Pandemics Like COVID-19 Will Occur More Due to Habitat Loss: UN

2 min read
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The recent rise in zoonotic diseases is a result of ravaged habitats, unsustainable farming practices and climate change, according to a new United Nations report.

Diseases like Ebola, MERS, HIV/AIDS and West Nile virus are some of the zoonotic diseases that have arisen due to humans invading animal habitats, according to UN Environment Program report 'Preventing the Next Pandemic.'

The report warns that these diseases will continue to invade humans if we don't cease these practices.

“We have intensified agriculture, expanded infrastructure and extracted resources at the expense of our wild spaces.”
Inger Andersen, Executive Director of UNEP quoted as saying in the report.

Andersen mentions how increased investment in the study of zoonotic diseases can benefit the world get "ahead of the game" and further in "preventing the type of global shutdown" that's resulted from the coronavirus pandemic.

“The science is clear that if we keep exploiting wildlife and destroying our ecosystems, then we can expect to see a steady stream of these diseases jumping from animals to humans in the years ahead.”

The reports sets out some practical guidelines that can support policy makers to check and respond to future disease outbreaks.

It asks states to reconsider adopting a coordinated "One Health" plan that regulates the efforts of public health, veterinary and environmental specialists in fighting zoonotic disease outbreaks in the future.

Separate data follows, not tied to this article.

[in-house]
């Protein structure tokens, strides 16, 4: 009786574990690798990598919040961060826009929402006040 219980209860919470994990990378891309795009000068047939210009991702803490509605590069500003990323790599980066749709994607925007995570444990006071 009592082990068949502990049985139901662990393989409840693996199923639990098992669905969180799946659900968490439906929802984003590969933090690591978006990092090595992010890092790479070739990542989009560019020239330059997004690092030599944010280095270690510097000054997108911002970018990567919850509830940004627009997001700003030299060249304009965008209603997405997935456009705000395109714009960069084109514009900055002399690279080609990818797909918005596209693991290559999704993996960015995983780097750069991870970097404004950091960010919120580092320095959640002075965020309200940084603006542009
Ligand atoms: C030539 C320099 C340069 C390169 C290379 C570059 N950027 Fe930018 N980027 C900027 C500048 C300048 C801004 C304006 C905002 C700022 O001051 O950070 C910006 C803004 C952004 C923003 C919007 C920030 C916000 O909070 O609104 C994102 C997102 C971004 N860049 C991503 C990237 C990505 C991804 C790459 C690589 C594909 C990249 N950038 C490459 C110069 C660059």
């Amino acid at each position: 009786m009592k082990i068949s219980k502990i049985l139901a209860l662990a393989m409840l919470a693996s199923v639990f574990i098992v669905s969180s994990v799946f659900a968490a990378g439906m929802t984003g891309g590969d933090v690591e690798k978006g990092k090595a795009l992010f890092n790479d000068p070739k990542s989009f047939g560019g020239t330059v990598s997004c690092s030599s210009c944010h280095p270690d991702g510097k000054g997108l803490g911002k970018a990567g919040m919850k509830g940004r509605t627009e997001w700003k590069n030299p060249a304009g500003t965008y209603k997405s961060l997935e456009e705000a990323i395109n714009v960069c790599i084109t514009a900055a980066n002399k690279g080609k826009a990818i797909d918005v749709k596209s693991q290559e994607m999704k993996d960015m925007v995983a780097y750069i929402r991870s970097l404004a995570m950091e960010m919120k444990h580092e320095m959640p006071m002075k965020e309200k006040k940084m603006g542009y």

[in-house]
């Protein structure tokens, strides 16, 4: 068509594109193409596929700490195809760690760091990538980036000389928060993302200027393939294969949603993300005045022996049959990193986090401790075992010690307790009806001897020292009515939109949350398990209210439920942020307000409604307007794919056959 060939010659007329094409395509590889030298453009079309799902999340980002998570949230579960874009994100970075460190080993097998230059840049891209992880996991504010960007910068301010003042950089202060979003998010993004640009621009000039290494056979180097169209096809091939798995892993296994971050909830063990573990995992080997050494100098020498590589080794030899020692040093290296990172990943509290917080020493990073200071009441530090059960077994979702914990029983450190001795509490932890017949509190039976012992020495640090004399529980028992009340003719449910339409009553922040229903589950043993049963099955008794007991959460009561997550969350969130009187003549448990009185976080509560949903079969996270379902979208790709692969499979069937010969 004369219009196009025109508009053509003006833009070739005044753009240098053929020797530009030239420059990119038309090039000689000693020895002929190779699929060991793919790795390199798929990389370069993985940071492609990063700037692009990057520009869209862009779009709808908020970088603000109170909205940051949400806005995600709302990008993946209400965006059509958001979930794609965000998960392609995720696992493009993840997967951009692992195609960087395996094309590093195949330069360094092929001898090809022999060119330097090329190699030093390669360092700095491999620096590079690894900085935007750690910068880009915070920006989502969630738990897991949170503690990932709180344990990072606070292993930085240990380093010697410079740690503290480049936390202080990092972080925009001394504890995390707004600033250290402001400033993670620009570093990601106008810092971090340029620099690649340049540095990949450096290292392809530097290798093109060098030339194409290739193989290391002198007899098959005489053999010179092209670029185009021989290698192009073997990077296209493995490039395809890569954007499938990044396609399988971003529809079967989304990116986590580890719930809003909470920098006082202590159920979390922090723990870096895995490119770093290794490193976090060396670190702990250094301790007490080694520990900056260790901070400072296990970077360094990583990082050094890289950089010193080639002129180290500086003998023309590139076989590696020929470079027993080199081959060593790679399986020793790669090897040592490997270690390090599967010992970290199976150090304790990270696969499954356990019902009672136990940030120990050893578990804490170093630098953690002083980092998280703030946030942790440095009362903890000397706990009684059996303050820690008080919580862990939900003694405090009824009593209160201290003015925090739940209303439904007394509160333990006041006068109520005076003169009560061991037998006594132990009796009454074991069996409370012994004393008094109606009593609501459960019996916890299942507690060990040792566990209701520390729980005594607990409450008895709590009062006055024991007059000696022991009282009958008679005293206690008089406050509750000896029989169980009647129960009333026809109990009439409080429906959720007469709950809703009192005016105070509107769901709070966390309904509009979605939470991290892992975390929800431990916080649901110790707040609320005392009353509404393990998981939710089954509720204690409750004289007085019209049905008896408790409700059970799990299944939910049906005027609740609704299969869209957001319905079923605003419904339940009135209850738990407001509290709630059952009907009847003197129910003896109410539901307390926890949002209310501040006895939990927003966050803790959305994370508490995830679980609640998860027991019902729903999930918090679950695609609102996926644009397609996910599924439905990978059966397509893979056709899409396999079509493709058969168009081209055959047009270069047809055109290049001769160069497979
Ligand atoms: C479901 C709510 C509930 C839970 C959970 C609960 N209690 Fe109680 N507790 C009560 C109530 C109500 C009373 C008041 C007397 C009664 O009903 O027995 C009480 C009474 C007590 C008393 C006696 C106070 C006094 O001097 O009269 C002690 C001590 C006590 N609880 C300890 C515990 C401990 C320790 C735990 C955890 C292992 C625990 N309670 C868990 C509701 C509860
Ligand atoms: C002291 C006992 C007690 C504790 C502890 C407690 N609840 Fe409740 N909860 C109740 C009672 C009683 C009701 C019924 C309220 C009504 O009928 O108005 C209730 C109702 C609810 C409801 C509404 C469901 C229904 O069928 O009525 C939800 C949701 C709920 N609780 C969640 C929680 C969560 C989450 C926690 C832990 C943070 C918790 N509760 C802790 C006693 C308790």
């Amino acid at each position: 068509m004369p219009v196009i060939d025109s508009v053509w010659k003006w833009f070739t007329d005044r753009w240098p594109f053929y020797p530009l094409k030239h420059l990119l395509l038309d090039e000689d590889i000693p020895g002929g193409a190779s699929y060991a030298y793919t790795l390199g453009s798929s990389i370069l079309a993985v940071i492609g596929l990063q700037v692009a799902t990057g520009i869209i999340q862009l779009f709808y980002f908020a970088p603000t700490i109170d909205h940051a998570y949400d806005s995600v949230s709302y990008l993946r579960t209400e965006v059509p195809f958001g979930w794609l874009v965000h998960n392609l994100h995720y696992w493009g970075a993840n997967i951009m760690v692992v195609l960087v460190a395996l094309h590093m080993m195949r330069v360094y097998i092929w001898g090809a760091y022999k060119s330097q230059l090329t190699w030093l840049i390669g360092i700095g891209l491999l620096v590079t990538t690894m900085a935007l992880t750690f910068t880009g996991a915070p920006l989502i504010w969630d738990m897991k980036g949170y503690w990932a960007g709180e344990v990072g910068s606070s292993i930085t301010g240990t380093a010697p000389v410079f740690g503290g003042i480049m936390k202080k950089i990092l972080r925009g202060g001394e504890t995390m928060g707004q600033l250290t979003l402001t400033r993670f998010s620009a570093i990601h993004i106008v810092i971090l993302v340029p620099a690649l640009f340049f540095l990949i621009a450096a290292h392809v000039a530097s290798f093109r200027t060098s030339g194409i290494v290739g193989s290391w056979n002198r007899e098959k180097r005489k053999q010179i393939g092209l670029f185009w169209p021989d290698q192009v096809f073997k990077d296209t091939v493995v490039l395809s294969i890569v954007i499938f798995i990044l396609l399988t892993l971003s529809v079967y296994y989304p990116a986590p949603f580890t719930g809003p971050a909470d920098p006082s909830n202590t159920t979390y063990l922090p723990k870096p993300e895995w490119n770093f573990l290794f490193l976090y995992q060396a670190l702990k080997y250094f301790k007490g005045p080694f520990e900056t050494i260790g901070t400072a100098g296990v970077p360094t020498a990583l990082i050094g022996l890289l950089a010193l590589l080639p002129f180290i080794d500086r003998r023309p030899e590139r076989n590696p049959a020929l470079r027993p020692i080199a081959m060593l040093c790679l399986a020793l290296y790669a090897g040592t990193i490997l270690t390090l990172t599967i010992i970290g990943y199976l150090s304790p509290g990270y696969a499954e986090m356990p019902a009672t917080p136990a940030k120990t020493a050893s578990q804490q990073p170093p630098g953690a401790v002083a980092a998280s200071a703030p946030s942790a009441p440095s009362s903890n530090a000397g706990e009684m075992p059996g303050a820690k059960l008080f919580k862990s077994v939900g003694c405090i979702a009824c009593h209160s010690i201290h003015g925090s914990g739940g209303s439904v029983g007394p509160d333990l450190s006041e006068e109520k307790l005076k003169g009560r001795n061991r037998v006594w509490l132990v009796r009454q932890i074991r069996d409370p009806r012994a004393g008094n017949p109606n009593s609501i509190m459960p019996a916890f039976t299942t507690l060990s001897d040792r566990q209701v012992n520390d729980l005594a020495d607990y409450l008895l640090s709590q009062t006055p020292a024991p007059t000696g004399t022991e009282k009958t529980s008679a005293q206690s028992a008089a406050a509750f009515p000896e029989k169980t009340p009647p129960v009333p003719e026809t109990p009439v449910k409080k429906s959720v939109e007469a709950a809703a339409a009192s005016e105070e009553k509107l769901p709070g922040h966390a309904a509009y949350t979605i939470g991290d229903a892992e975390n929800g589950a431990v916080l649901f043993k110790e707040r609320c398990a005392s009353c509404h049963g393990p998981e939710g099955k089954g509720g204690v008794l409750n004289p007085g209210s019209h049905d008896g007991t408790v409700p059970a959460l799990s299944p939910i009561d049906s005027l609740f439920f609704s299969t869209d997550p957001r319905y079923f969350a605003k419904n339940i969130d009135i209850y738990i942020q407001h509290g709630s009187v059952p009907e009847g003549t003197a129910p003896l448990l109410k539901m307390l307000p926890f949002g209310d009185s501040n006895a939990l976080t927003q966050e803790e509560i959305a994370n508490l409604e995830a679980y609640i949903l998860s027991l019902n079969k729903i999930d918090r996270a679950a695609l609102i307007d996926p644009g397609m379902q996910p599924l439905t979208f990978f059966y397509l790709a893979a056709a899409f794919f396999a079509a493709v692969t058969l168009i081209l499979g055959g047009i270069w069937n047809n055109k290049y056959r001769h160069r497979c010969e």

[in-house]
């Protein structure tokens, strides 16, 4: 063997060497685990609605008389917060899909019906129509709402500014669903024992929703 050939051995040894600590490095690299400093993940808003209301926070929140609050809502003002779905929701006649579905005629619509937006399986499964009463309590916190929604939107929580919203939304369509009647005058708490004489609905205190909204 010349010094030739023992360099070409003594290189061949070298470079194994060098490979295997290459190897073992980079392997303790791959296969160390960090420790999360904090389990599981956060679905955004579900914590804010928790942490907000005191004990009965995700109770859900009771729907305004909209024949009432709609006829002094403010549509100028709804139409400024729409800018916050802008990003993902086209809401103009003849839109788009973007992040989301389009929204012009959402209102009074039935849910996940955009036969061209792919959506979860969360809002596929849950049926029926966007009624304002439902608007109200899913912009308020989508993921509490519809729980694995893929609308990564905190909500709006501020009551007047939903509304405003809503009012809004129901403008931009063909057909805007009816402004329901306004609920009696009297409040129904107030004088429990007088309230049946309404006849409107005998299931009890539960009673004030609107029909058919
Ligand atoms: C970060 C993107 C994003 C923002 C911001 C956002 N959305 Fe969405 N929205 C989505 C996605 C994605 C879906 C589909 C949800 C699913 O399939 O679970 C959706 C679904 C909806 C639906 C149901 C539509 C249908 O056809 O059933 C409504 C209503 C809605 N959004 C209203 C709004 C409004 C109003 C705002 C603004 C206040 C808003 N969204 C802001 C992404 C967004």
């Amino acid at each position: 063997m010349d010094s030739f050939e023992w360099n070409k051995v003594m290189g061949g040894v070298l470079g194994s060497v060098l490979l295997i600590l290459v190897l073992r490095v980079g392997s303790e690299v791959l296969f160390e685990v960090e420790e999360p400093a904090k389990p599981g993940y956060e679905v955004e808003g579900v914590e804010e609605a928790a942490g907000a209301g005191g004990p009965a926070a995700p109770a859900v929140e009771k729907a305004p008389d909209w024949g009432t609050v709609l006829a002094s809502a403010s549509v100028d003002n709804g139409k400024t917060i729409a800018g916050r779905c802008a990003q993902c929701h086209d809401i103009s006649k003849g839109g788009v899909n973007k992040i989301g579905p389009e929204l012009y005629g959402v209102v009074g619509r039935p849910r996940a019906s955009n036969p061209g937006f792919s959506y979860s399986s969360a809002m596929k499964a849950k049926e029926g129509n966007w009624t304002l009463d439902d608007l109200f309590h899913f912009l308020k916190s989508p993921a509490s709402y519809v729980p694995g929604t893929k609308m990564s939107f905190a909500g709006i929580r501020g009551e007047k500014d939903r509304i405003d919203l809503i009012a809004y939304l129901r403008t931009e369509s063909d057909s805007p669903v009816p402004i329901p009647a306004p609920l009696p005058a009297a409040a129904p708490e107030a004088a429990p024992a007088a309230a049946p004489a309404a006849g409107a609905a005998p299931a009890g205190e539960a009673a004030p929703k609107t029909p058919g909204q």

The report also highlights the increasing demand for animal meat, which has seen a rise of 260 percent in the past 50 years. Some animals, such as rodents, bats, carnivores, and nonhuman primates, are most prone to refuge zoonotic diseases, with cattle acting as a bridge for transmission within the animal hosts and humans, according to the release.

“People look back to the influenza pandemic of 1918–1919 and think that such disease outbreaks only happen once in a century.”
Maarten Kappelle, the head of scientific assessments at UNEP.

She further adds, but that's no longer accurate. If we don't take this initiative to restore the balance between the natural world and the human one, these outbreaks will become increasingly prevalent.

Earlier, the agency's Secretary-General António Guterres said, "To prevent future outbreaks, countries need to conserve wild habitats, promote sustainable agriculture, strengthen food safety standards, monitor and regulate food markets, invest in technology to identify risks, and curb the illegal trade in wildlife."

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Topics:  Ebola Outbreak   animals   Diseases 

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